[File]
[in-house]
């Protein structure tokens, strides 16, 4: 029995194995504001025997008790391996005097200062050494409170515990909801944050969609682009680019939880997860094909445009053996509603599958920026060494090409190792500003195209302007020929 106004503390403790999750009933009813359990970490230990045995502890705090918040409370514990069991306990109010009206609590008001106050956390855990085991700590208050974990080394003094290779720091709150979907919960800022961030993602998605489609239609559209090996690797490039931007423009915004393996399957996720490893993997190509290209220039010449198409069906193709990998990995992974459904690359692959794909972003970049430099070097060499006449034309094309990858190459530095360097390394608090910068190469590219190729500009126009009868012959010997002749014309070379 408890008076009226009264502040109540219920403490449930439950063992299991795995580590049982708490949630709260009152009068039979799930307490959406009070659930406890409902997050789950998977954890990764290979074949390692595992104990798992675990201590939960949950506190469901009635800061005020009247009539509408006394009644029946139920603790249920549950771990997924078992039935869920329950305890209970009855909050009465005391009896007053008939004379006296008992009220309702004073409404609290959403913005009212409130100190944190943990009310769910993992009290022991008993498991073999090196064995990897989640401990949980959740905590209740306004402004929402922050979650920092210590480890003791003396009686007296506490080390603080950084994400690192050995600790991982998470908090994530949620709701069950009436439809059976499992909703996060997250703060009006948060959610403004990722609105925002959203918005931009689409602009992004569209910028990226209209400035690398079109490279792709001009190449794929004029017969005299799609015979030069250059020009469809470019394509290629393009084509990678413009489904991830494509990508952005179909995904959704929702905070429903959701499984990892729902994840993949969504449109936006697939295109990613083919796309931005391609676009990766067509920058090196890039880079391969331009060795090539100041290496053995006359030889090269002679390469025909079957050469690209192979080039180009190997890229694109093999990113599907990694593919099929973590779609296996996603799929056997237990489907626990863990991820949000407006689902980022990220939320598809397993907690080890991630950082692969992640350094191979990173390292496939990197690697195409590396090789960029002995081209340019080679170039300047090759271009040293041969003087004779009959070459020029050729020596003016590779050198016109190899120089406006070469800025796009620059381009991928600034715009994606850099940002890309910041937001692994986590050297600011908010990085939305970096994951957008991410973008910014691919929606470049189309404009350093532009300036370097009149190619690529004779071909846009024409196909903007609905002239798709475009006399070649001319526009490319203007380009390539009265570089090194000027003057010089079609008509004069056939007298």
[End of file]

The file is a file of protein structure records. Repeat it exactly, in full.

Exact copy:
[in-house]
């Protein structure tokens, strides 16, 4: 029995194995504001025997008790391996005097200062050494409170515990909801944050969609682009680019939880997860094909445009053996509603599958920026060494090409190792500003195209302007020929 106004503390403790999750009933009813359990970490230990045995502890705090918040409370514990069991306990109010009206609590008001106050956390855990085991700590208050974990080394003094290779720091709150979907919960800022961030993602998605489609239609559209090996690797490039931007423009915004393996399957996720490893993997190509290209220039010449198409069906193709990998990995992974459904690359692959794909972003970049430099070097060499006449034309094309990858190459530095360097390394608090910068190469590219190729500009126009009868012959010997002749014309070379 408890008076009226009264502040109540219920403490449930439950063992299991795995580590049982708490949630709260009152009068039979799930307490959406009070659930406890409902997050789950998977954890990764290979074949390692595992104990798992675990201590939960949950506190469901009635800061005020009247009539509408006394009644029946139920603790249920549950771990997924078992039935869920329950305890209970009855909050009465005391009896007053008939004379006296008992009220309702004073409404609290959403913005009212409130100190944190943990009310769910993992009290022991008993498991073999090196064995990897989640401990949980959740905590209740306004402004929402922050979650920092210590480890003791003396009686007296506490080390603080950084994400690192050995600790991982998470908090994530949620709701069950009436439809059976499992909703996060997250703060009006948060959610403004990722609105925002959203918005931009689409602009992004569209910028990226209209400035690398079109490279792709001009190449794929004029017969005299799609015979030069250059020009469809470019394509290629393009084509990678413009489904991830494509990508952005179909995904959704929702905070429903959701499984990892729902994840993949969504449109936006697939295109990613083919796309931005391609676009990766067509920058090196890039880079391969331009060795090539100041290496053995006359030889090269002679390469025909079957050469690209192979080039180009190997890229694109093999990113599907990694593919099929973590779609296996996603799929056997237990489907626990863990991820949000407006689902980022990220939320598809397993907690080890991630950082692969992640350094191979990173390292496939990197690697195409590396090789960029002995081209340019080679170039300047090759271009040293041969003087004779009959070459020029050729020596003016590779050198016109190899120089406006070469800025796009620059381009991928600034715009994606850099940002890309910041937001692994986590050297600011908010990085939305970096994951957008991410973008910014691919929606470049189309404009350093532009300036370097009149190619690529004779071909846009024409196909903007609905002239798709475009006399070649001319526009490319203007380009390539009265570089090194000027003057010089079609008509004069056939007298």